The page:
One of the things the movie suffers from is “information dumping.” Since Thomas acts as our surrogate, he’s told a lot of information by the characters about his new surroundings. Mostly by starting with “We call them…” it’s not really annoying, and it stops once movie gets to the midway point, but it does give us some vital information. One example is “Runners” which Minho (Lee) is the leader of. Runners – obviously – run the maze and try to figure out a way out.

 

Things go out of whack when the first girl, Teresa (Scodelario), comes to the Glade and automatically points out Thomas. This makes everyone, especially Gally, start to second guess why Thomas and even Teresa are there. It also doesn’t help that once Teresa shows up and Thomas goes into the maze with Minho and finally discovers something that could lead them out, Grievers start to attack.

 

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The cast here is highlighted by Ameen, Brodie-Sangster, Lee and Poulter. Their supporting roles really give you a sense of brotherhood and make you believe they really have been there for three years trying to get out of their prison. O’Brien does okay as Thomas. For being the lead he doesn’t really bring a lot of charisma or leadership to the role. I understand that Thomas is still trying to figure out who he is and what’s happening but maybe O’Brien wasn’t the best choice for the role (of course says the guy who is not an actor), luckily he has a standout scene near the end. The other odd end is Kaya Scodelario, who beside Patricia Clarkson in a cameo appearance, is the only female in the cast. Scodelario, who puts on a questionable accent, doesn’t really do much besides question why she’s in Glade and what her connection to Thomas is (which even in the end is a bit iffy).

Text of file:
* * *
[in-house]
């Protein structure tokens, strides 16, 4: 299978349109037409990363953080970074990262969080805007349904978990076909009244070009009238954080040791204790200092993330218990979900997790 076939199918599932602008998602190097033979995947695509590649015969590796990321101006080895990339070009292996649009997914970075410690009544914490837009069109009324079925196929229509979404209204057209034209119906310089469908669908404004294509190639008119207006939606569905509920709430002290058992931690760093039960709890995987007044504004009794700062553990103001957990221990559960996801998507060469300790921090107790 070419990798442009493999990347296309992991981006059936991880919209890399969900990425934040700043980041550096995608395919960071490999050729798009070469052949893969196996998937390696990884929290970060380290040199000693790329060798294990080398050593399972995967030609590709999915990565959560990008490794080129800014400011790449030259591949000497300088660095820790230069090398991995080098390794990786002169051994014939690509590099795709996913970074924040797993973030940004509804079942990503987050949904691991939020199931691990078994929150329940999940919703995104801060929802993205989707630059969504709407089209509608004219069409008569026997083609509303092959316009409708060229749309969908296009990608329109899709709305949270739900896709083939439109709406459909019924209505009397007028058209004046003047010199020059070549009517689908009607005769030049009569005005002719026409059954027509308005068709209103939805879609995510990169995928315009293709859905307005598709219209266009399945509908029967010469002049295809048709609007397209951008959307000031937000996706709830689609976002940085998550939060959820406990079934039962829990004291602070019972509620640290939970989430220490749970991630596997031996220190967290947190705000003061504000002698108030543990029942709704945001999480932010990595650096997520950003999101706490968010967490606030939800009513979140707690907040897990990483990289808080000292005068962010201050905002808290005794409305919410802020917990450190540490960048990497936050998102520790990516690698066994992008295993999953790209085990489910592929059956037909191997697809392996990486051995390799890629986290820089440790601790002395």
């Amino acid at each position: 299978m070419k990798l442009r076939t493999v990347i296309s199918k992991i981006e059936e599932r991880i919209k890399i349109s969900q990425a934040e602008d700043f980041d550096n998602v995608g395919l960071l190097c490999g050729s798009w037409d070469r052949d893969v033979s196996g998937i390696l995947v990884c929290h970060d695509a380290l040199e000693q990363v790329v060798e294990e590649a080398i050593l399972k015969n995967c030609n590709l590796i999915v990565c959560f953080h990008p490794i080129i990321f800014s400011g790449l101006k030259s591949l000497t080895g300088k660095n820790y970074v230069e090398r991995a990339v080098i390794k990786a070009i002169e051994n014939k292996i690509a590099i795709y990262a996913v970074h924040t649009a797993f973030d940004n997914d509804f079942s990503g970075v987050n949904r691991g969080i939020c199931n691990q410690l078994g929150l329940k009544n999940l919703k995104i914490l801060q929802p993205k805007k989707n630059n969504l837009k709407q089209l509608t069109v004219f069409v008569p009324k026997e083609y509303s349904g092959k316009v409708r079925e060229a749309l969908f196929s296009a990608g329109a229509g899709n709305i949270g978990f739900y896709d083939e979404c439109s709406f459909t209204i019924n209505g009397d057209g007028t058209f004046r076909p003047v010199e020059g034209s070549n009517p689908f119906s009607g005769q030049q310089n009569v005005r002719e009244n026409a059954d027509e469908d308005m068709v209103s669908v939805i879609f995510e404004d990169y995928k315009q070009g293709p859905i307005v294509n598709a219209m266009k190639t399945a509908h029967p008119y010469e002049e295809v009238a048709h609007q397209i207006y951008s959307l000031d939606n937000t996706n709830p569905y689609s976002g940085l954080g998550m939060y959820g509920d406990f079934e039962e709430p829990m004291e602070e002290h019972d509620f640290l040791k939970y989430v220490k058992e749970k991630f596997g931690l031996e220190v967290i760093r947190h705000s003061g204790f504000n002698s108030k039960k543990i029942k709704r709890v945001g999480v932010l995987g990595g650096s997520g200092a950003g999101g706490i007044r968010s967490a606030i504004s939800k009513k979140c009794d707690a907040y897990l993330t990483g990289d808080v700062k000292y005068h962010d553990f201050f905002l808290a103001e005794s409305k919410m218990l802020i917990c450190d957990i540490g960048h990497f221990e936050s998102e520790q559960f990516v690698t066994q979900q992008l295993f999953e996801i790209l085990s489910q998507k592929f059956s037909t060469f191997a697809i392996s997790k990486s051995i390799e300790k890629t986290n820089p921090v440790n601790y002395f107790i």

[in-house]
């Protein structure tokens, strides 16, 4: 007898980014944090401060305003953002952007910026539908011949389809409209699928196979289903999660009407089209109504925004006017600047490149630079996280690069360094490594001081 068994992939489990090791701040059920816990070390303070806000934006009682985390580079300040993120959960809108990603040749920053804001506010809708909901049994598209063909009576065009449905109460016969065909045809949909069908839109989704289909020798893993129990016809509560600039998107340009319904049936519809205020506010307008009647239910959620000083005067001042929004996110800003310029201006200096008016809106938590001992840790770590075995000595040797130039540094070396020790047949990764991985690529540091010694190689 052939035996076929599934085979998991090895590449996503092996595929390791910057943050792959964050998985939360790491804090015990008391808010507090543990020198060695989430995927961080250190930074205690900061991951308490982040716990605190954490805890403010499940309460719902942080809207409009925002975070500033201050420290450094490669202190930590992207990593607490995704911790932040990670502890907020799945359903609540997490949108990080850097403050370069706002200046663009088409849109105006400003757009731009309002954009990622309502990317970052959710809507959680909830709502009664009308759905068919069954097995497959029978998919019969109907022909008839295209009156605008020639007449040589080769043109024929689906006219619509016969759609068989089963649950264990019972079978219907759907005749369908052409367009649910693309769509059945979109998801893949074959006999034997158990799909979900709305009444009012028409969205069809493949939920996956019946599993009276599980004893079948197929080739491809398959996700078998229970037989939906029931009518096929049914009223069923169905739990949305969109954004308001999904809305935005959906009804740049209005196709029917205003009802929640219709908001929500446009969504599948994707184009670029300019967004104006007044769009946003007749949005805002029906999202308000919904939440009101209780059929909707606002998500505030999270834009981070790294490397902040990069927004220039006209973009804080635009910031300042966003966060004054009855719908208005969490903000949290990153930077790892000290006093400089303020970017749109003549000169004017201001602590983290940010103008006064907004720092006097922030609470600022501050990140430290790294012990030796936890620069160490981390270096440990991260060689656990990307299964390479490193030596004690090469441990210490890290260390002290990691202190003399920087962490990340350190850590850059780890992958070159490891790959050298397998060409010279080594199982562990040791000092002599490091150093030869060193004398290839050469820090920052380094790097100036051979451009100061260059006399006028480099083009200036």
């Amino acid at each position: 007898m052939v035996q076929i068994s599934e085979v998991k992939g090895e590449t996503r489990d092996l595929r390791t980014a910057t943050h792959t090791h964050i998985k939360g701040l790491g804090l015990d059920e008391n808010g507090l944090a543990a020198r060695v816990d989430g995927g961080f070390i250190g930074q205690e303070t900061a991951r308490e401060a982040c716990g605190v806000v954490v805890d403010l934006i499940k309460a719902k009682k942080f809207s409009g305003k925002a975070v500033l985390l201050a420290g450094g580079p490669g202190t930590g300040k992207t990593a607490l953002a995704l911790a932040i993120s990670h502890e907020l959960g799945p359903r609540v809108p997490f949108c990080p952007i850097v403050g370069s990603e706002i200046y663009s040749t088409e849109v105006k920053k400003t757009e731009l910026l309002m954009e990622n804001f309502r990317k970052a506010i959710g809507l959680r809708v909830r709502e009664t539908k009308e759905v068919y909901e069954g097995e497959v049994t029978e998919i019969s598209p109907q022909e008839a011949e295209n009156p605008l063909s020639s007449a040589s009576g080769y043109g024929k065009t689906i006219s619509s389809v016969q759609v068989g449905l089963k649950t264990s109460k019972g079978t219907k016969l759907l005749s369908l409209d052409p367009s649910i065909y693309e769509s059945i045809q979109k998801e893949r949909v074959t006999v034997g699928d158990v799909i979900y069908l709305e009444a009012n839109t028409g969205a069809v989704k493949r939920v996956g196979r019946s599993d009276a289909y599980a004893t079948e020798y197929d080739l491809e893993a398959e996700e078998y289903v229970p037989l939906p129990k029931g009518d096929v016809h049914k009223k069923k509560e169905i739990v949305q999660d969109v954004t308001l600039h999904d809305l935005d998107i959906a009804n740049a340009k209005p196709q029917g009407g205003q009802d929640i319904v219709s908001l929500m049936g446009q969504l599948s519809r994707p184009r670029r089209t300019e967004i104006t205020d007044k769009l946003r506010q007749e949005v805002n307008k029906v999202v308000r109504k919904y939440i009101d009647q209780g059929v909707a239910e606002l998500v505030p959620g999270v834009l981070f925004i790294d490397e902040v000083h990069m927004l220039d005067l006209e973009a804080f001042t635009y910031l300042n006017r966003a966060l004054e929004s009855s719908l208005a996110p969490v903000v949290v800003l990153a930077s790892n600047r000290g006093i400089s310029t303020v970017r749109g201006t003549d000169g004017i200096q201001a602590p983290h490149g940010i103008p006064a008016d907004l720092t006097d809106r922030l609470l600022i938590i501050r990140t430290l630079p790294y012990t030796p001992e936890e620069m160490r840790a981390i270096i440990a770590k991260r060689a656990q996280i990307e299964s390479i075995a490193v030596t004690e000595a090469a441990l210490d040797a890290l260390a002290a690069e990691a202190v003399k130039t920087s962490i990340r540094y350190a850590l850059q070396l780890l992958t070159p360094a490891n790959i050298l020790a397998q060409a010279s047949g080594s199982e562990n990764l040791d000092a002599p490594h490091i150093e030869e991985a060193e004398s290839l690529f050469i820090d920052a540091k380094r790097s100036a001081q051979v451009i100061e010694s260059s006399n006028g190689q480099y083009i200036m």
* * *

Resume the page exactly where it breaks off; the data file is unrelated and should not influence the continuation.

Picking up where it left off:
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One of the best things is how director Wes Ball builds the world. Which really that much of a surprise considering his amazing looking and well done short film called Ruin (which I highly recommend watching http://youtu.be/doteMqP6eSc). The design of the maze looks somewhat low-tech and but also has a futuristic look and feel to it, but then again, all the Gladers have to fight and defend themselves with is knifes and wooden spears.

 

The best part is the maze. Unfortunately for a movie called The Maze Runner there sure isn’t a lot of maze running. However, when they are in the maze it’s highly engaging and actually thrilling. Ball does have a great sense of knowing what to show and how fast everything should move and more importantly when to stop or slow down.

 

All in all, The Maze Runner isn’t perfect but it is highly enjoyable and arguably the better of the dystopian YA movies out there so far. It does have a “Lord of the Flies” feel to it but Wes Ball manages to bring some cool aspects and great action sequences with a young cast that is still growing. The ending feels a bit wonky and serves as a set up for future sequels (which has already been announced) and really takes the steam out of everything that they put together.

 

The Maze Runner

4 out of 5